Any child processes launched by that child process will also be wrapped in a similar fashion.
This is a bit of a brutal hack, designed primarily to support code
coverage reporting in cases where tests or the system under test are
loaded via child processes rather than via
It can also be handy if you want to run your own mock executable instead of some other thing when child procs call into it.
var wrap =// wrap(wrapperArgs, environs)var unwrap =// later to undo the wrapping, you can call the returned function
In this example, the
/path/to/my/main.js file will be used as the
"main" module, whenever any Node or io.js child process is started,
whether via a call to
exec, whether node is invoked
directly as the command or as the result of a shebang
/path/to/my/main.js, you can do whatever instrumentation or
environment manipulation you like. When you're done, and ready to run
the "real" main.js file (ie, the one that was spawned in the first
place), you can do this:
// /path/to/my/main.js// process.argv === 'foo=bar'// and process.env.FOO === '1'// my wrapping manipulationsprocess// now run the instrumented and covered or whatever codes
Spawn-wrap responds to two environment variables, both of which are preserved through child processes.
SPAWN_WRAP_DEBUG=1 in the environment will make this module dump a
lot of information to stderr.
SPAWN_WRAP_SHIM_ROOT can be set to a path on the filesystem where
the shim files are written in a
.node-spawn-wrap-<id> folder. By
default this is done in
$HOME, but in some environments you may wish
to point it at some other root. (For example, if
$HOME is mounted
as read-only in a virtual machine or container.)
CONTRACTS and CAVEATS
The initial wrap call uses synchronous I/O. Probably you should not be using this script in any production environments anyway.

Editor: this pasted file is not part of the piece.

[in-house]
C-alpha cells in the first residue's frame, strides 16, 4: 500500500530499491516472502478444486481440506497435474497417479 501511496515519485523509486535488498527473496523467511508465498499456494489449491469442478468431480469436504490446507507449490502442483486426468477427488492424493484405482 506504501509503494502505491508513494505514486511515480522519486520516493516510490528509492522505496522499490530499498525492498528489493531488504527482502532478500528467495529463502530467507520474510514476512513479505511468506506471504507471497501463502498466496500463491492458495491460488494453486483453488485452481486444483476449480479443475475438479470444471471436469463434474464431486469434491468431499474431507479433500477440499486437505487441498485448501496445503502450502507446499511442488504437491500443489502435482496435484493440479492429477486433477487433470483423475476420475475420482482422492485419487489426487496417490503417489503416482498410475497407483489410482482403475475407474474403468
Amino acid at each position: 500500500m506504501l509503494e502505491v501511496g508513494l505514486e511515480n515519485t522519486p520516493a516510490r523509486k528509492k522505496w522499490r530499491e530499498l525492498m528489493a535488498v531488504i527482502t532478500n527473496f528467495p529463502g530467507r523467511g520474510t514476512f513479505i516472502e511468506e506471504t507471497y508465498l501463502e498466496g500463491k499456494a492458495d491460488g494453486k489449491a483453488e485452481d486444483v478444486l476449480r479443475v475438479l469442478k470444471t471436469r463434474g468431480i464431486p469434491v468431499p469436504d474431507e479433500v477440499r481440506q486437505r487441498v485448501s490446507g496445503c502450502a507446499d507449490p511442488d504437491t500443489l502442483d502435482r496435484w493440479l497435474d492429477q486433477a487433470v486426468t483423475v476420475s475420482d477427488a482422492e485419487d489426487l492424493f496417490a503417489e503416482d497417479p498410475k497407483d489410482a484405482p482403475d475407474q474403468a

Also, this will slow down child process execution by a lot, since we're adding a few layers of indirection.
The contract which this library aims to uphold is:
- Wrapped processes behave identical to their unwrapped counterparts for all intents and purposes. That means that the wrapper script propagates all signals and exit codes.
- If you send a signal to the wrapper, the child gets the signal.
- If the child exits with a numeric status code, then the wrapper exits with that code.
- If the child dies with a signal, then the wrapper dies with the same signal.
- If you execute any Node child process, in any of the various ways that such a thing can be done, it will be wrapped.
- Children of wrapped processes are also wrapped.
(Much of this made possible by foreground-child.)
There are a few ways situations in which this contract cannot be adhered to, despite best efforts:
- In order to handle cases where
nodeis invoked in a shell script, the
PATHenvironment variable is modified such that the the shim will be run before the "real" node. However, since Windows does not allow executing shebang scripts like regular programs, a
node.cmdfile is required.
- Signal propagation through
dashdoesn't always work. So, if you use
child_process.exec()on systems where
dash, then the process may exit with a status code > 128 rather than indicating that it received a signal.
cmd.exeis even stranger with how it propagates and interprets unix signals. If you want your programs to be portable, then probably you wanna not rely on signals too much.
- It is possible to escape the wrapping, if you spawn a bash
script, and that script modifies the
PATH, and then calls a specific